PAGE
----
Legacy Entertainment pushes the themed-attraction envelope

Inventive design firm finds fertile ground in Asia and beyond

AT: Dean Lamanna

LOS ANGELES — Legacy Entertainment, true to its name, has been leaving its mark around the globe for nearly two decades. Since 2002, the award-winning design firm has delivered thrills through 40-plus immersive attractions such as Monster Mansion at Six Flags Over Georgia and elaborately themed indoor and outdoor parks and destinations, including Trans Studio Makassar in Indonesia, multiple ride projects at Lotte World in South Korea, and the sprawling Studio City Macau and Galaxy Macau resorts in China.

Now, with several major projects completed in 2019, it is wrapping one of its busiest years ever.

The North Hollywood-based company, previously known as Gary Goddard Entertainment and Goddard Group, rebranded two years ago and named then 14-year company veteran Taylor Jeffs president and chief creative officer. Rounding out the management team are Barry Kemper, COO and director of production; Marcus King, chief projects officer; and Eric Carnagey, managing director, global business development and media.

In an interview with Amusement Today, Jeffs acknowledged that Legacy is still “kind of carving out our space” in the market as it moves forward under its new name.

“We’re a boutique firm, which gives us the flexibility to take on projects that are exciting and interesting, and decline others that aren’t,” said the executive. “We’re known for mega-projects but actually like doing smaller things, as well. If someone came to us with a project involving a little retail cart and it sounded really different, challenging and fun, we’d take it on. If we’re going to commit ourselves to anything it needs to be groundbreaking.”

Having long shared a neighborhood with some of the world’s biggest movie studios, the company, which has just 25 full-time employees, has adopted an adventurous, yet practical, film production-type approach to its work.

“We build teams based on the projects we’re doing, and at any given time we’ll have 100 or more people working for us,” explained Jeffs. “For example, we’re doing animal and a marine life parks for a group in China, so we’ll bring in life-support systems people, acrylic design people. If we’re doing a casino, we bring in gaming people. It wouldn’t make sense to have specialists like these on staff full time, but they are absolutely critical.”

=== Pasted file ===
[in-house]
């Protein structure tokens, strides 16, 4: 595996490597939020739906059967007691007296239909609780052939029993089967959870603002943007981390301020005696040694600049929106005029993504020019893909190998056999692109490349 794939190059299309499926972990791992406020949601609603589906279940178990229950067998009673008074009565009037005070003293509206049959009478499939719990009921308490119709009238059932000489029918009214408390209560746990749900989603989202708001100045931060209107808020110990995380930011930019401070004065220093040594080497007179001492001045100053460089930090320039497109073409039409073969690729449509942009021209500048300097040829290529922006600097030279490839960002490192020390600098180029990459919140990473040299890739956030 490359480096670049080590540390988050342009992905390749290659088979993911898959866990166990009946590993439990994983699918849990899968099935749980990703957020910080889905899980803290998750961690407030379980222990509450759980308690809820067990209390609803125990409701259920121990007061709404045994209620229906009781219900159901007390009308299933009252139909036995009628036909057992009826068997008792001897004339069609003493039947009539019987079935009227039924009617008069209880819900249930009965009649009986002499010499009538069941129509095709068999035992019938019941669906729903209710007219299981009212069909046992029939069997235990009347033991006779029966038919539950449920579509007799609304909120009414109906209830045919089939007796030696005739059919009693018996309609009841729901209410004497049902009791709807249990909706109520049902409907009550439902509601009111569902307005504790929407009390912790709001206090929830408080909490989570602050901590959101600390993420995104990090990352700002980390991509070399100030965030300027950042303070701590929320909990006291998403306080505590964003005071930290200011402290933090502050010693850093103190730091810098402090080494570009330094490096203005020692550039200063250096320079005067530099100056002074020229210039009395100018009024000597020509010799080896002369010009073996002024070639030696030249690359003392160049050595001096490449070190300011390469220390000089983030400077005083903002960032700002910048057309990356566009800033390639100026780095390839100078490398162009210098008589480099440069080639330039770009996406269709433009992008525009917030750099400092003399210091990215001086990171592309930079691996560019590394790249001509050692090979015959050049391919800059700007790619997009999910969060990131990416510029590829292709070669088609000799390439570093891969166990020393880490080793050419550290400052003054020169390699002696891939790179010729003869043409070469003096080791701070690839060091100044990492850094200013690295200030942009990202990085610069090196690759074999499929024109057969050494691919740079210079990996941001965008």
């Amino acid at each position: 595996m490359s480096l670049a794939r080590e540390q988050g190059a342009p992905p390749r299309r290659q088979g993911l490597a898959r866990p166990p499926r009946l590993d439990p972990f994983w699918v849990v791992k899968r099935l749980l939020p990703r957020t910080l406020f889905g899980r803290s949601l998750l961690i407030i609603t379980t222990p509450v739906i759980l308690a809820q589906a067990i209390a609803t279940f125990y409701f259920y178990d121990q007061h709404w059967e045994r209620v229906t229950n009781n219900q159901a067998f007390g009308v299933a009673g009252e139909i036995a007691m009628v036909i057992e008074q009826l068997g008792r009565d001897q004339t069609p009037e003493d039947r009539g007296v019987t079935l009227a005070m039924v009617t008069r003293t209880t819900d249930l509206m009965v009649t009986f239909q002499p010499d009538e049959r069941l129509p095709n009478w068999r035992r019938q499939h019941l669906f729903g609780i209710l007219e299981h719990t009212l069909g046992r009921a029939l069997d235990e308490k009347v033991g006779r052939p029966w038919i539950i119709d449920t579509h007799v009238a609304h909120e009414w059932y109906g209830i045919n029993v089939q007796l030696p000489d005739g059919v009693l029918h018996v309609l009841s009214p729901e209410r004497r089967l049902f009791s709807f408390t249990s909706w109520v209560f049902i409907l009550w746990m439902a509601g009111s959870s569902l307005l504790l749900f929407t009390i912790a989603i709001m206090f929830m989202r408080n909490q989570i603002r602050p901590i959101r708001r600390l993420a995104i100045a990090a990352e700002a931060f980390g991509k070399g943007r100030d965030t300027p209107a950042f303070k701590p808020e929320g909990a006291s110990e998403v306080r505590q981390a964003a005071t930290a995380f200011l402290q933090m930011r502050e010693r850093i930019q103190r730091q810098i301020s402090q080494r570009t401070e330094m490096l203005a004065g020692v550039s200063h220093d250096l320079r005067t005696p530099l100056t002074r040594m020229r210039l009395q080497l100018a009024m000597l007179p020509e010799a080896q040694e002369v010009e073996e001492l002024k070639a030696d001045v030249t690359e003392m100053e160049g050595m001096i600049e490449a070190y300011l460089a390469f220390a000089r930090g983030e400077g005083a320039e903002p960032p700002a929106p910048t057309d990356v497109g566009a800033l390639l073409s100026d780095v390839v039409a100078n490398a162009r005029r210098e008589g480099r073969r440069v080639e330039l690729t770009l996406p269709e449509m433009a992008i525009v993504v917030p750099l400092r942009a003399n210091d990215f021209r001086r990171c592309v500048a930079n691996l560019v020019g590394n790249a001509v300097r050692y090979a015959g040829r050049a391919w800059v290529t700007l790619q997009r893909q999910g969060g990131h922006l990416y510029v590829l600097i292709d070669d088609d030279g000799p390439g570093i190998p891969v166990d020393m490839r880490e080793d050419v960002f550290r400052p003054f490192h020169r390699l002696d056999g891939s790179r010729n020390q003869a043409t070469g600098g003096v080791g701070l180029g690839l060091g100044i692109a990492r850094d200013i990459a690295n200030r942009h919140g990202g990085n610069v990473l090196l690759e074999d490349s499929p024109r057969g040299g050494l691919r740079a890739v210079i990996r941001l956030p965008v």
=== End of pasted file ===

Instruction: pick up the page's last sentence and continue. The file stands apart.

In addition to maintaining flexibility, Legacy limits its capacity in order to uphold high standards.

“Because we’re not a big company, we take on only three or four projects at a time. But you can only plan so well and can’t control when clients want to start, stop or pause their projects. Sometimes you’ll have seven of them happening simultaneously. Keeping all the plates spinning is a challenge.”

Evolving attractions

Legacy met that challenge this year, seeing several dark rides and theme parks to completion while designing about half a dozen other projects that are in different stages of development.

The dark rides, Road Rage at Trans Studio Bali and Pacific Rim: Shatterdome Strike at Trans Studio Cibubur, are located in indoor, multi-floor retail / FEC-type facilities in Indonesia. “For each, we had to figure out something that would make them really stand out, some kind of new territory to chart,” said Jeffs.

The company derived twists on both concepts from the walkthrough attraction genre.

Billed as the “world’s first stunt show dark ride,” Road Rage, tentatively set to open in December, taps Indonesia’s inexpensive labor market — integrating live performers into the rolling 3D film experience instead of pricey audio-animatronics. It also incorporates a dynamic ride system from Oceaneering.

For the giant robot battle-themed Pacific Rim ride, a collaboration with Legendary Pictures and Lay-Carnagey Entertainment described as the “world’s first immersive theater dark ride,” the value-added twist involves a staged breakdown of the ride vehicle about halfway through. This requires passengers to disembark and make their own way through an interactive stretch before reboarding to complete the 20-minute journey.

Citing Universal Studios Hollywood’s permanently operating The Walking Dead Attraction as well as seasonal park haunt experiences, wherein performers repeat the same gags at 15-to-20-second intervals, Jeffs wondered aloud why similar live elements have not been deployed in regular attractions more frequently. 

“Why is there this double standard between haunts and theme park rides? If anything, our rides have much less frequent dispatches than haunts do — like every 43 seconds. Adding live gags to them became a way for us to make the experience more effective.”

Jeffs characterized Legacy’s partnership with the Trans Studio properties and their parent company, CT Corp., as “fantastic, because the chairman is all about groundbreaking, shocking, wild ideas. Everything we do with them, they expect us to come back with something crazy, which is unique for Asia. Often, they want what’s been done in the U.S. already.”